boom bap


Follow me at: No Where

(Stop following others and start leading ya'self)



September 7, 2014, 5:15 am

Image by Rehab Regime




By Drect


Yes, I said Cassidy can beat Dizaster.


When I first heard the battle announcement, I was mad.  How could Cassidy come back and not battle someone who specializes in writing punch lines?  How could he come back and NOT make his battle league debut on URL?  How could he come back and NOT battle Conceited?  I felt deceived; the battle culture that I love so much has been toying with me lately.  On one hand, I was happy for my boy Dizaster, who will be getting a well-deserved pay day and a nice matchup. On the other hand, this wasn't the match fans wanted.


Reluctantly, I watched the press conference.  If nothing else, I knew I had to write something about the battle on Rap Grid to bring more traffic to the site.  Halfway through the press conference, a few friends and I found ourselves laughing along with the crowd and actually enjoying the video, despite Cassidy appearing as a hologram on stage.  Every time Dizaster brought up a decent point, Cass seemed to deliver a crisp rebuttal.  His sky-high confidence and arrogant (yet hilarious and well-articulated) points caused me to pause for a second and think to myself, "Wait ... Maybe he can beat Dizaster."


Do not mistake my intent.  I am not saying that Cassidy will beat Dizaster, just that it is a possibility.


At one point in time, a large portion of battle rap fans thought (music) industry rappers could effectively jump into a battle league and put on a top level performance (that would rival those of the greatest battle rappers.)  Some time in between Canibus' notebook and Joe Budden vs Hollow, most of us realized that battle rapping and music making do not exist on parallel planes of the space and time continuum; it take two different skills sets for one to excel in each arena.  With this realization came an unprecedented amount of hate, disgust and loathe for any "industry rapper" that even toyed with the idea of making a debut in a battle league.  I respect the opinions of most my peers, but do not take kindly to the "bandwagon hating" that I believe has become the norm in the "celebrity vs battle rapper" argument.  After giving it some serious thought, I am confident that Cassidy can excel in this modern era of battle rap.  Not a believer?  I've prepared a case study on the downfall of those that came before Cassidy and why he doesn't share the same fate as his celebrity predecessors.  Break out your notepads; there is a science to this.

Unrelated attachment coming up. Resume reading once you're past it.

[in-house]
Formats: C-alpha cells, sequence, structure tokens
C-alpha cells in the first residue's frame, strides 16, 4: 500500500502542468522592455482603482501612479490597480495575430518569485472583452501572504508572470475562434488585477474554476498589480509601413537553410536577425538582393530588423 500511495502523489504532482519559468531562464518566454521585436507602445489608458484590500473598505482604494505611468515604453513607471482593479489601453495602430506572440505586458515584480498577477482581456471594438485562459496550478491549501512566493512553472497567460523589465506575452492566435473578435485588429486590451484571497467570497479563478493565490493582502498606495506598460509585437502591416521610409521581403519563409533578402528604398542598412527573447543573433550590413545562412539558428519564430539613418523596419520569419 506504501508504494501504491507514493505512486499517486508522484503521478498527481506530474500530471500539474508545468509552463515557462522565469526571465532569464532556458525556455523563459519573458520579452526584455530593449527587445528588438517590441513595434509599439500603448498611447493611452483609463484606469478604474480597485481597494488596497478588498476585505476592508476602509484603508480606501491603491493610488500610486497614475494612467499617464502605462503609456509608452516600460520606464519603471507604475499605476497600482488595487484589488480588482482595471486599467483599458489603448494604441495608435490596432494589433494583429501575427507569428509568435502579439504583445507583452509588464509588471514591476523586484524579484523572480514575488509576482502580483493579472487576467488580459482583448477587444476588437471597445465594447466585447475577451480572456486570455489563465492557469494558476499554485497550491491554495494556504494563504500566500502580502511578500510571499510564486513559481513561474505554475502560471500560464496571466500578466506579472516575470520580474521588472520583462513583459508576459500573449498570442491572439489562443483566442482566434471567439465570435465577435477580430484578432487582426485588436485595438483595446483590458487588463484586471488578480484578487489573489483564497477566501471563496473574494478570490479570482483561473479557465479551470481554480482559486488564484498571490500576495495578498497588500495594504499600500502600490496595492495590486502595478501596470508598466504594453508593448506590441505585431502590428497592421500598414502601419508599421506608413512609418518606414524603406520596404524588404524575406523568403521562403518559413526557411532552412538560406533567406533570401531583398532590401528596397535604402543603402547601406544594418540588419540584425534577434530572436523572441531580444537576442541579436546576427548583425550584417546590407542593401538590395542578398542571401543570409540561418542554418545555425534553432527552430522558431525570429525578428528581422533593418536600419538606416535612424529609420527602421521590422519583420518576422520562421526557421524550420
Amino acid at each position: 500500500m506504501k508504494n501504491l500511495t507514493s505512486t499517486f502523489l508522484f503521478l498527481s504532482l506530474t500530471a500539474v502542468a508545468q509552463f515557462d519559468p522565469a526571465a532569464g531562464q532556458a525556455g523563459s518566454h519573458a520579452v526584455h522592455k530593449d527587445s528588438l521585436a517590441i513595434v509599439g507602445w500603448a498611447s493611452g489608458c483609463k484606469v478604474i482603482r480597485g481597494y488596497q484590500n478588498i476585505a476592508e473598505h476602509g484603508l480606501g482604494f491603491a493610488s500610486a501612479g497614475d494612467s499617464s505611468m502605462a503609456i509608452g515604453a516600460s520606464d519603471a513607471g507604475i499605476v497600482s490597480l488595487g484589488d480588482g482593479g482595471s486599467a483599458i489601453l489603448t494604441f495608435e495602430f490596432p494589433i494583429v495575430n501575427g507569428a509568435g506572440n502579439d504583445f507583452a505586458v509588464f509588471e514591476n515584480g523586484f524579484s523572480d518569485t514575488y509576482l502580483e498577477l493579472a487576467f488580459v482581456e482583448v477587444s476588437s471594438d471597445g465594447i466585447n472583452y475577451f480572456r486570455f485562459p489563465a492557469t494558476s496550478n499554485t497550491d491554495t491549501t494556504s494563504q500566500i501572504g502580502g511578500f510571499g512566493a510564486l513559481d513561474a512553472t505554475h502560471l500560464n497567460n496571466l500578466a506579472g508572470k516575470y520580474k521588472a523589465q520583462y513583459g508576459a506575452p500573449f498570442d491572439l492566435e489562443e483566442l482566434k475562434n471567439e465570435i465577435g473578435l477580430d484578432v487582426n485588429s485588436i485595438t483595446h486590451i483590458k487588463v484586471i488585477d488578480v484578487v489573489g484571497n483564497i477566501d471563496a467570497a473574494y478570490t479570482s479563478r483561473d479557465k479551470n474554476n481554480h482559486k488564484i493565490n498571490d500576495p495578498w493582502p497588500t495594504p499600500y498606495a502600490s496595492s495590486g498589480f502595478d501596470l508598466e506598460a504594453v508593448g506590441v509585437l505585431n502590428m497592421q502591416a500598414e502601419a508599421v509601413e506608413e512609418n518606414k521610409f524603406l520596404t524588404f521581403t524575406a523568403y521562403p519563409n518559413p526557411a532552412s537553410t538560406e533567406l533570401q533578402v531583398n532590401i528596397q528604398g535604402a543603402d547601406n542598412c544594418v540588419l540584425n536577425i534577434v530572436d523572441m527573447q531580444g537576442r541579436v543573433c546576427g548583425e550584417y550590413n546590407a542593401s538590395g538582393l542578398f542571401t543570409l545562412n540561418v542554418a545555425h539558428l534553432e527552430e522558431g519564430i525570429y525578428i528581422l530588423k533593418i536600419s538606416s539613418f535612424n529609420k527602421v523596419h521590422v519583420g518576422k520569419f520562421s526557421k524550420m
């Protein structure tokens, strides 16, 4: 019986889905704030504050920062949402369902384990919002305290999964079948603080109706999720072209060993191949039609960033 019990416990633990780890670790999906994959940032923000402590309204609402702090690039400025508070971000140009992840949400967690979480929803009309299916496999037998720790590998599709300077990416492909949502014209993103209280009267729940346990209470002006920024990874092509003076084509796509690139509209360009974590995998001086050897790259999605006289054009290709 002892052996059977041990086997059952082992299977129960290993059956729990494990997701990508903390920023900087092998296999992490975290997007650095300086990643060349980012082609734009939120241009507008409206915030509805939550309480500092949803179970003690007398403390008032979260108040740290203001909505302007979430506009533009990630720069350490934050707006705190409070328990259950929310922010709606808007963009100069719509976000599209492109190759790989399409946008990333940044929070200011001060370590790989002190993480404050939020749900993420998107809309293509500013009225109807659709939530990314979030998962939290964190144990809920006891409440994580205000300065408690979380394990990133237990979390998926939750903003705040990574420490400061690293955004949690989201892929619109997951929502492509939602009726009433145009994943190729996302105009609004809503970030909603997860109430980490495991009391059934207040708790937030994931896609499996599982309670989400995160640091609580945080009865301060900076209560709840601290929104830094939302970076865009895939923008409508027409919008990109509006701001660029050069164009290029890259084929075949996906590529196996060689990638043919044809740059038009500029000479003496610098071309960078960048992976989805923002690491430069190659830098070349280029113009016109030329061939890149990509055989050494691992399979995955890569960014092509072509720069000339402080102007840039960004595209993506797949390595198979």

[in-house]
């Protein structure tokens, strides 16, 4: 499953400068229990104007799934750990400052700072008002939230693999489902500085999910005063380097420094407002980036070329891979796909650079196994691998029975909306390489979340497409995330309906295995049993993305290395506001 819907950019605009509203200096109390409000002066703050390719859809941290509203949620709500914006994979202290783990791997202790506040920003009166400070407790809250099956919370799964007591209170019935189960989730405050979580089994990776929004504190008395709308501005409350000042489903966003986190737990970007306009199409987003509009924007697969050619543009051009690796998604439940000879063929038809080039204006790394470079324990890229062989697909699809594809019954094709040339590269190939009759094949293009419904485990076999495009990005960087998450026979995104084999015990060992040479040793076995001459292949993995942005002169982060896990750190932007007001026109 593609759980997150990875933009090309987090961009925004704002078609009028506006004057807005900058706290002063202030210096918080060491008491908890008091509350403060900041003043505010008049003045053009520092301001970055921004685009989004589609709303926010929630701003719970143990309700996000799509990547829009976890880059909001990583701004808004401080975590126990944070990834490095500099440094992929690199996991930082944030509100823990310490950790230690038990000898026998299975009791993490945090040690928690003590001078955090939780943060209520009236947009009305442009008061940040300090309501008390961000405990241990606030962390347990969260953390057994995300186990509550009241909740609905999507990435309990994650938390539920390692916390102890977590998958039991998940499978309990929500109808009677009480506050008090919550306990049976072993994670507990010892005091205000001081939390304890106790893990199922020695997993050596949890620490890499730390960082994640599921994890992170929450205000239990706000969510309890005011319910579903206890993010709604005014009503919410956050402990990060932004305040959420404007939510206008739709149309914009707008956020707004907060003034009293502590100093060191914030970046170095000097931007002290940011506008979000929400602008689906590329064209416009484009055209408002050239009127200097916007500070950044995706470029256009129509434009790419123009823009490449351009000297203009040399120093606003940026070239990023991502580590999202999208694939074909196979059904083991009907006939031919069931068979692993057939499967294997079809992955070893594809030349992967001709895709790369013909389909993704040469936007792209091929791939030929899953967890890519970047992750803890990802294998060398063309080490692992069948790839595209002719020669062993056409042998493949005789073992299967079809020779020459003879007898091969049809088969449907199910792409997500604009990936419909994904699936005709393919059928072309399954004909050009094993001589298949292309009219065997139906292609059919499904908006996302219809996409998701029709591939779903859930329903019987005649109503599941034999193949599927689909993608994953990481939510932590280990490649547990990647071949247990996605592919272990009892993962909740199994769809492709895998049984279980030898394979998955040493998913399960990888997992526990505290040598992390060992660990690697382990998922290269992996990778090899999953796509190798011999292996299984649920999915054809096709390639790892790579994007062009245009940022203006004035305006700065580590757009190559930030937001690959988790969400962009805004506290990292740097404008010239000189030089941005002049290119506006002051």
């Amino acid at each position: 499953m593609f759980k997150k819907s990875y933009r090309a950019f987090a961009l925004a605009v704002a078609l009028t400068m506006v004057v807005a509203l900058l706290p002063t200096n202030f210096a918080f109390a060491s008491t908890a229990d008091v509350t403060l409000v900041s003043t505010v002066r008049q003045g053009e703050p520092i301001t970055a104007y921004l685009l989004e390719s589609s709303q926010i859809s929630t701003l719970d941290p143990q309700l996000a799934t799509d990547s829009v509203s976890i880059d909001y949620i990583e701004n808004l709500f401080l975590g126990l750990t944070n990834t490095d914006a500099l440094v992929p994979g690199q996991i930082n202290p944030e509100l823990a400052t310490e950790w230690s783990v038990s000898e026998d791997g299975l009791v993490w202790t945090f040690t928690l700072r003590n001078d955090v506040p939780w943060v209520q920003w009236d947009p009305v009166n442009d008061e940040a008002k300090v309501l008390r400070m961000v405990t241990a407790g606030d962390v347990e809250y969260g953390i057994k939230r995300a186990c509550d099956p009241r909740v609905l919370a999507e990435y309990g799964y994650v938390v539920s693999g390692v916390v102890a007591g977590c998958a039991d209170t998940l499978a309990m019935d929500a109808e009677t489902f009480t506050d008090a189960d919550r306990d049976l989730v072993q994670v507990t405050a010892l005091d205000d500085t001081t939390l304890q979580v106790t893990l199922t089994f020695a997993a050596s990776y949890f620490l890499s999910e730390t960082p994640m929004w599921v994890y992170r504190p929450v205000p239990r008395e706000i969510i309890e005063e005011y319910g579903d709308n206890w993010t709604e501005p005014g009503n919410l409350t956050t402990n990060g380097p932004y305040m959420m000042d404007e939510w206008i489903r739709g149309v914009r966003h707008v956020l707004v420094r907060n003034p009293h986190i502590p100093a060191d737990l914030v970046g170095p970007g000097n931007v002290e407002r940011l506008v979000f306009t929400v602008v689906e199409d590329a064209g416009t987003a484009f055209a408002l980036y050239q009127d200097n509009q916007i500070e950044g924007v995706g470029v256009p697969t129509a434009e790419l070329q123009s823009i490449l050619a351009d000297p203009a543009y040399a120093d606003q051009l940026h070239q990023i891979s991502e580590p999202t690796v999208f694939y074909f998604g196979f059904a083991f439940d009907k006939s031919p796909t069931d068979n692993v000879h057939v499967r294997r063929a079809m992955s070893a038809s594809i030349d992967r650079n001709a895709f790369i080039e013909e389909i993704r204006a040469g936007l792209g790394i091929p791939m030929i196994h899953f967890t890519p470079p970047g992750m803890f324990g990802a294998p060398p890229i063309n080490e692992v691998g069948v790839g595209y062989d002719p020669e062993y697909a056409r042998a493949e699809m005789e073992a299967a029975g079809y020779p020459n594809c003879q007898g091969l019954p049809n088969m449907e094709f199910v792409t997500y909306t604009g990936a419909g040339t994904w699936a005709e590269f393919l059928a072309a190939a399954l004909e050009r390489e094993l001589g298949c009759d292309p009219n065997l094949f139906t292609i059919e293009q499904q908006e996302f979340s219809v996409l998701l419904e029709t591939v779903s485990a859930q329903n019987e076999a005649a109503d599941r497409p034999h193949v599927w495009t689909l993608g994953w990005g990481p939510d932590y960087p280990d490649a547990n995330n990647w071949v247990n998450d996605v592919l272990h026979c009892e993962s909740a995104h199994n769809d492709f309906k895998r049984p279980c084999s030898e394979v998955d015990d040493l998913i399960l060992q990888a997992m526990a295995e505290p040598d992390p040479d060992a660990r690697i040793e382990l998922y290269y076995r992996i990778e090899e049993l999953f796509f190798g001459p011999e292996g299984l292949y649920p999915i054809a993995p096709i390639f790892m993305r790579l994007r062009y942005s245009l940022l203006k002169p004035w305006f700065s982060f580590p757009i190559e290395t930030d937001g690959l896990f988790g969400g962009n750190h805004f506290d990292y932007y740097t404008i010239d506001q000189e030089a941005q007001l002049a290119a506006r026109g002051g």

Mac Lethal made a comeback to battle The Saurus with one day preparation and put on one hell of a performance.  This is the most overlooked battle comeback of all time.  A special case due to the fact that Lethal relied heavily on (perfect) freestyle rebuttals, flips and comedy.


No one is sure if Cassidy even possess this skill set, but his opponent does, which will definitely make victory hard to come by.


Serius Jones is a very beloved and charismatic person.  Whatever rust he had during his comeback battle with Charlie Clips was masked by his first round rebuttal and Charlie’s lack of a third round.


Cassidy doesn’t have the same type of fun-loving personality as Serius, whose ability to clown people could work in his favor against someone as aggressive and dynamic Dizaster.  Essentially, this gives Cassidy less room for error - especially if he doesn’t have any material that will make the crowd laugh.


Canibus is the clear example of what not to do in a battle.  On top of him not being prepared and spitting lackluster material, his mindstate coming into the battle was questionable.


Cassidy will not have any of these issues.  Matter of fact, no one but Canibus will ever have any of these issues.  (I didn’t mention the notebook on purpose.)


Reed Dollaz had a few classic moments in which he revisited that throwback aggressive in-your-face Philly battle style that he helped make very popular in the early days of youtube.  The problem here is that Reed tried to make too much of an adjustment - he did not play to his strengths enough.  Fans wanted to hear more “Is he John John, John Cena, or John Legend?” and less (attempted) double meanings and wordplay.


Cass is not only one of the pioneers of the classic philly style, he is arguably the best punchline rapper of all time.  His knack for manipulating words and spitting socially-relevant material may leave fans hard pressed to say his style is out-dated.  Cassidy has the ability to win over both old and new crowds with HIS style of battle rapping alone.


Joe Budden slowly walked across the stage and took his time adjusting to a live battle crowd.  He had a lot of “rapper-performing-a-show” habits that didn’t properly translate into the battle realm.  The way Joe constructs his metaphors and punchlines isn’t as fast paced as the norm for a professional battle rapper.